Bulgogi & spam musubi bento lunches
May I just say that kindergarten bentos have been kicking my butt this year? Bug’s new school starts super-early, and I’m NOT a morning person. Most mornings I’m thankful for every time-saving trick I can find, and I’m guilty of not taking many pictures as we rush out the door.
It’s been getting a little better lately, though. We’re hosting a homestay language teacher for a month, which has prompted me to get on top of our crazy morning routine (and declutter the house!).
Morning prep time: 13 minutes, using a leftover dumpling and bulgogi from an earlier meal. In the morning I briefly steamed the broccoli and re-steamed the dumpling (to re-soften the dough wrapper) in my microwave mini steamer, then sauteed the pre-cut mushrooms. (I got a bag of cut mushrooms as sample at a food event, but I usually cut my own mushrooms with a knife or hard-boiled egg slicer.) I let the mushrooms and broccoli drain and cool in a sieve set over a bowl for a few minutes to prevent condensation inside the box once it was closed up (which also improves the food safety of a packed lunch).
Packing: Reusable silicone baking cups hold the mushrooms, broccoli and meat, keeping all flavors separate for finicky wee ones. Cheese cubes act as gap fillers to stabilize the lunch for transport. Not shown is a small sauce bottle filled with dipping sauce for the dumpling. The lunch is packed in a 450ml Disney Cars bento box with removable divider, about the right size container for a five-year-old according to the bento box size guidelines.
Verdict: Bug ate most of the lunch, but left about half of the dumpling behind. He said he ran out of time to eat, which is increasingly becoming an issue with his lunches (they’ve got less time for lunch at school than he’s used to at home). I’m not sure if there’s actually not enough time, or if it’s just more distracting to be eating at the same long table with the rest of his class…
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Contents of kindergartener lunch: Spam musubi (rice with fried spam seasoned with teriyaki sauce, see the full spam musubi tutorial), sauteed snow peas with Thai oyster sauce, strawberry pineapple guavas, cherry tomatoes, and a 100% juice jello cup from a local Asian market. I picked up the tiny pineapple guavas (also known as feijoa or guavasteen) at a local farmers’ market; they’ve got a great fragrance and flavor, and we eat them out of hand as a snack. I even discovered a pineapple guava bush in the backyard of one of our friends recently, which they didn’t know about — delicious discovery for them!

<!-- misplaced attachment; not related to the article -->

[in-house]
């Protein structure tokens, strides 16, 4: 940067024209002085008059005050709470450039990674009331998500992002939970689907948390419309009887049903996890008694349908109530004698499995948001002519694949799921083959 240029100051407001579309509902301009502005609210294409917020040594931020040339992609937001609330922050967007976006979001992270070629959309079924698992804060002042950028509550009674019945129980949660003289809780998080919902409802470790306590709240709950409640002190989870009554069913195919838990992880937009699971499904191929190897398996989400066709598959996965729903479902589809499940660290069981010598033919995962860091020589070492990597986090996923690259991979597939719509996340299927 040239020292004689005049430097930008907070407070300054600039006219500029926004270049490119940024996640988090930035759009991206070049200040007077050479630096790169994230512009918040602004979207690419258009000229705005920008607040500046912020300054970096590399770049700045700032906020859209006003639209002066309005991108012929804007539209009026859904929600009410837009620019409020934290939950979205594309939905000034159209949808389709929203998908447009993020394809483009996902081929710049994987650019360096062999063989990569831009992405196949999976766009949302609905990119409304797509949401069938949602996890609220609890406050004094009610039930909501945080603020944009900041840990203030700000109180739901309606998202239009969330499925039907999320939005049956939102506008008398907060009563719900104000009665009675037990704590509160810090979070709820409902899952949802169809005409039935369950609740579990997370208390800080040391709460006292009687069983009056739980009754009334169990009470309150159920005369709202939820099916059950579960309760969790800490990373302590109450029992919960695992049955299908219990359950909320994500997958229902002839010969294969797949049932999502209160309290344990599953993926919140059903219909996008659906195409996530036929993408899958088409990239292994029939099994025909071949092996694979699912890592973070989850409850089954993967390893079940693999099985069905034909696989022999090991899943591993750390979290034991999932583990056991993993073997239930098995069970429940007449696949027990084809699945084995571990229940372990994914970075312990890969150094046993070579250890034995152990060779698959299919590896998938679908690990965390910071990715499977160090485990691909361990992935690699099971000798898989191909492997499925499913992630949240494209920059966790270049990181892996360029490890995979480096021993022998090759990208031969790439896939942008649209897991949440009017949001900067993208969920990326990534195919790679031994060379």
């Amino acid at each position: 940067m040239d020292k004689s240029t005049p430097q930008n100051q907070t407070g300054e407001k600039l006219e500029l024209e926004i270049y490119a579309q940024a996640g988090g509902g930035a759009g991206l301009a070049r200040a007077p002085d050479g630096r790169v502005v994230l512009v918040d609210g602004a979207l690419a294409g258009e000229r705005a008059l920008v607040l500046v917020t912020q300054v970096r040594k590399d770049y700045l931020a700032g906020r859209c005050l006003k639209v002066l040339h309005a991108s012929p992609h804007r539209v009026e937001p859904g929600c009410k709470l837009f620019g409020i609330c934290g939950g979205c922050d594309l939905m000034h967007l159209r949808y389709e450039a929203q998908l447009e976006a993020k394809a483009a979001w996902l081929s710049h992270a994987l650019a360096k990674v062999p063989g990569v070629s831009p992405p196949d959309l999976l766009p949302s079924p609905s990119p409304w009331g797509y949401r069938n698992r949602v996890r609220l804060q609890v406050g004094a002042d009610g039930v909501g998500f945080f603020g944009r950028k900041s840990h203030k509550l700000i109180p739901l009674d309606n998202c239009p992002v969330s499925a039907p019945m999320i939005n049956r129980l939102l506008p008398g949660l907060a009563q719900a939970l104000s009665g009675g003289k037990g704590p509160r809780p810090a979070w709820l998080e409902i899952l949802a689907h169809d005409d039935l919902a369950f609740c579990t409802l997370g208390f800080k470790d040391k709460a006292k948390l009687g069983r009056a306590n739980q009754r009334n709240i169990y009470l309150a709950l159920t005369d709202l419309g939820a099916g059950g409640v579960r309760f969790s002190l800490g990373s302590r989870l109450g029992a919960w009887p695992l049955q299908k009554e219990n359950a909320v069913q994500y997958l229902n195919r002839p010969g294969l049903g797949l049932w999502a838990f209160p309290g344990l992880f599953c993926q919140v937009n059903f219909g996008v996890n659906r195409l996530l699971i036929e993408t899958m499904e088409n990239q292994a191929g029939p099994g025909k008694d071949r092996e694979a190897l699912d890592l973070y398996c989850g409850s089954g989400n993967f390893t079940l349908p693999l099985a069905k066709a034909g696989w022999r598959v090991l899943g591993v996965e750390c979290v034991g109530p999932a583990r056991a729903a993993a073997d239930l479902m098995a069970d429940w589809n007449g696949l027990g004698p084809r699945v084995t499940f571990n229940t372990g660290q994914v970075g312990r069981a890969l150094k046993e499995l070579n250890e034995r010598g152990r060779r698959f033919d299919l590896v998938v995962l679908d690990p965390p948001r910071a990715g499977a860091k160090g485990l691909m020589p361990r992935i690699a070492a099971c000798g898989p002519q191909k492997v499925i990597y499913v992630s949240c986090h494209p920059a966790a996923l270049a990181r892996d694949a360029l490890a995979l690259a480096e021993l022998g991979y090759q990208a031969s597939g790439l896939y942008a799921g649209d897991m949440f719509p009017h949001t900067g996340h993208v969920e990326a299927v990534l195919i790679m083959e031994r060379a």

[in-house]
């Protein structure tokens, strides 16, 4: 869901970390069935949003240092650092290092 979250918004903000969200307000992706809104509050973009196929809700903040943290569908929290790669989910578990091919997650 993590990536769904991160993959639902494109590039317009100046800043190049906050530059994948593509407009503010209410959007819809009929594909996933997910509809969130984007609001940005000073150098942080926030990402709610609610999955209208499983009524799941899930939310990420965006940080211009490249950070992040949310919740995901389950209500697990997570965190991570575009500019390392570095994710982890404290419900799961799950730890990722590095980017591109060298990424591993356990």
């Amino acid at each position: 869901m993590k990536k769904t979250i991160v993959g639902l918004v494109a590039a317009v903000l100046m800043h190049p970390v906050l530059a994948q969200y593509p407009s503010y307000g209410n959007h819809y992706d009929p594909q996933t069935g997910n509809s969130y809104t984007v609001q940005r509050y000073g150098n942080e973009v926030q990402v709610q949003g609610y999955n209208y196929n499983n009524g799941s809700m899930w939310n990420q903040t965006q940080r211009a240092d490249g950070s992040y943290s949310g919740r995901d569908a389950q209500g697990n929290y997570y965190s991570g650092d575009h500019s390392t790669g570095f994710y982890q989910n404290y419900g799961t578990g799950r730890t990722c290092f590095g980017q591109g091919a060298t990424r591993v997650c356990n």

Morning prep time: 10 minutes, using pre-fried/seasoned spam I had on hand, and frozen rice. In the morning I microwaved the frozen rice and quickly assembled a single spam musubi with my spam musubi press. That was SO the way to make spam musubi in the morning. Super-fast, and totally enclosing the rice in nori makes it easy for little hands to manage.
Speed bento tip: To speed up prep of the spam musubi, you can fry and season the spam ahead of time, and either refrigerate or freeze the seasoned spam so it’s on hand whenever you want it. Combine it with fresh or reheated frozen rice for speedy spam musubi in the mornings.
Packing: I kept the spam musubi whole to make it easier for little hands to eat without it falling apart. I cut the pineapple guavas in half beforehand so that Bug could use the little spoon from the jello cup to quickly scoop out the insides. The snow peas went into a reusable silicone baking cup to keep the sauce away from the other elements of the lunch. The lunch is packed in a 450ml Disney Cars bento box with movable divider.
Verdict: Big thumbs up on the spam musubi, which delights Bug whenever it appears in his lunch. He left behind one of the pineapple guavas (saying he didn’t have enough time), and also mentioned that one of the kids at school said it looked like a poop. We had a good laugh about who might have green poop, and evidently he told the girl, “Don’t yuck my yum!” (Classic food blogger kid — I’ve been using this line on him since reading it in the Michael Pollan NYT article on Food Rules: An Eater’s Manual.